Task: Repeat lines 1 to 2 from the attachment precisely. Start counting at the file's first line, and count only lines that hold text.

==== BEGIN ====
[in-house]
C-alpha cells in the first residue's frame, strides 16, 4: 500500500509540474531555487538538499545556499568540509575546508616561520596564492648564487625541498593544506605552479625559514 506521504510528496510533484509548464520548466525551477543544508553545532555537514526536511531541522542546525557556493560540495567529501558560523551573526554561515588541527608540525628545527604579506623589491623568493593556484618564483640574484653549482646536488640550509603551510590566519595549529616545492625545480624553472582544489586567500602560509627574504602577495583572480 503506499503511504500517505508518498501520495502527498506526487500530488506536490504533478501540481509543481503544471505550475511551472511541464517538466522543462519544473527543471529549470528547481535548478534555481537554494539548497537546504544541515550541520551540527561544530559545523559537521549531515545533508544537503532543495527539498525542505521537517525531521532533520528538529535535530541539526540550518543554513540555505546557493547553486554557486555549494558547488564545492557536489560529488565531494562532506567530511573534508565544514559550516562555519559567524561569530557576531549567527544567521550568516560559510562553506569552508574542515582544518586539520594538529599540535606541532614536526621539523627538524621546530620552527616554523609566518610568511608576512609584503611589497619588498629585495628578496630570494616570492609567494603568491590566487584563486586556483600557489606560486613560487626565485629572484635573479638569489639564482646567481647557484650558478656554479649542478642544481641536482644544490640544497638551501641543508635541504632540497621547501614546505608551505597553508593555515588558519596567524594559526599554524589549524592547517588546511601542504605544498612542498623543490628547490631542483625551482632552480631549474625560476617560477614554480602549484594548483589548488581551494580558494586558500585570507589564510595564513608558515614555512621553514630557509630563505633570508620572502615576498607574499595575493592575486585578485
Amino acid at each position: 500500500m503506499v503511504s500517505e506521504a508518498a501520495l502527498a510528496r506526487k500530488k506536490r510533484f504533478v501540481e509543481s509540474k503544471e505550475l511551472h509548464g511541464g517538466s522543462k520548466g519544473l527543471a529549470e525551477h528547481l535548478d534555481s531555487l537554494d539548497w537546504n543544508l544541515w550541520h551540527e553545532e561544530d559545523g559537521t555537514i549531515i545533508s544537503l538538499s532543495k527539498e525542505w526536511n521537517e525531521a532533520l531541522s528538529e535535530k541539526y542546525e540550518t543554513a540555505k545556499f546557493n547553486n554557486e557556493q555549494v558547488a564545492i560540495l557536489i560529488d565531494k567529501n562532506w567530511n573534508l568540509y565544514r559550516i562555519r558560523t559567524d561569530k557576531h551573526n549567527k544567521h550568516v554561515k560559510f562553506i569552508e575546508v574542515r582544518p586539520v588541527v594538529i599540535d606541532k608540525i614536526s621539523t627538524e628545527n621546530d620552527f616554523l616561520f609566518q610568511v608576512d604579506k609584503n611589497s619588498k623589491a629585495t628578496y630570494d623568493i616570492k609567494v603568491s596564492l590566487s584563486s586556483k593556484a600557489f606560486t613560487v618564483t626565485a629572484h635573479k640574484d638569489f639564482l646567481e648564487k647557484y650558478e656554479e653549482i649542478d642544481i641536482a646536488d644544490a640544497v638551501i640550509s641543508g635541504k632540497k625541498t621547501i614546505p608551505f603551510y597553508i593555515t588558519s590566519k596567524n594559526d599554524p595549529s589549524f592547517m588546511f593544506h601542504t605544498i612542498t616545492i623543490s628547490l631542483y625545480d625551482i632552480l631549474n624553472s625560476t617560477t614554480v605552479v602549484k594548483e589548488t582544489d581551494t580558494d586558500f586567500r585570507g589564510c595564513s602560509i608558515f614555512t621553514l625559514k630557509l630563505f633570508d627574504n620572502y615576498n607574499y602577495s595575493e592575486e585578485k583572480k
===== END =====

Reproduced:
[in-house]
C-alpha cells in the first residue's frame, strides 16, 4: 500500500509540474531555487538538499545556499568540509575546508616561520596564492648564487625541498593544506605552479625559514 506521504510528496510533484509548464520548466525551477543544508553545532555537514526536511531541522542546525557556493560540495567529501558560523551573526554561515588541527608540525628545527604579506623589491623568493593556484618564483640574484653549482646536488640550509603551510590566519595549529616545492625545480624553472582544489586567500602560509627574504602577495583572480 503506499503511504500517505508518498501520495502527498506526487500530488506536490504533478501540481509543481503544471505550475511551472511541464517538466522543462519544473527543471529549470528547481535548478534555481537554494539548497537546504544541515550541520551540527561544530559545523559537521549531515545533508544537503532543495527539498525542505521537517525531521532533520528538529535535530541539526540550518543554513540555505546557493547553486554557486555549494558547488564545492557536489560529488565531494562532506567530511573534508565544514559550516562555519559567524561569530557576531549567527544567521550568516560559510562553506569552508574542515582544518586539520594538529599540535606541532614536526621539523627538524621546530620552527616554523609566518610568511608576512609584503611589497619588498629585495628578496630570494616570492609567494603568491590566487584563486586556483600557489606560486613560487626565485629572484635573479638569489639564482646567481647557484650558478656554479649542478642544481641536482644544490640544497638551501641543508635541504632540497621547501614546505608551505597553508593555515588558519596567524594559526599554524589549524592547517588546511601542504605544498612542498623543490628547490631542483625551482632552480631549474625560476617560477614554480602549484594548483589548488581551494580558494586558500585570507589564510595564513608558515614555512621553514630557509630563505633570508620572502615576498607574499595575493592575486585578485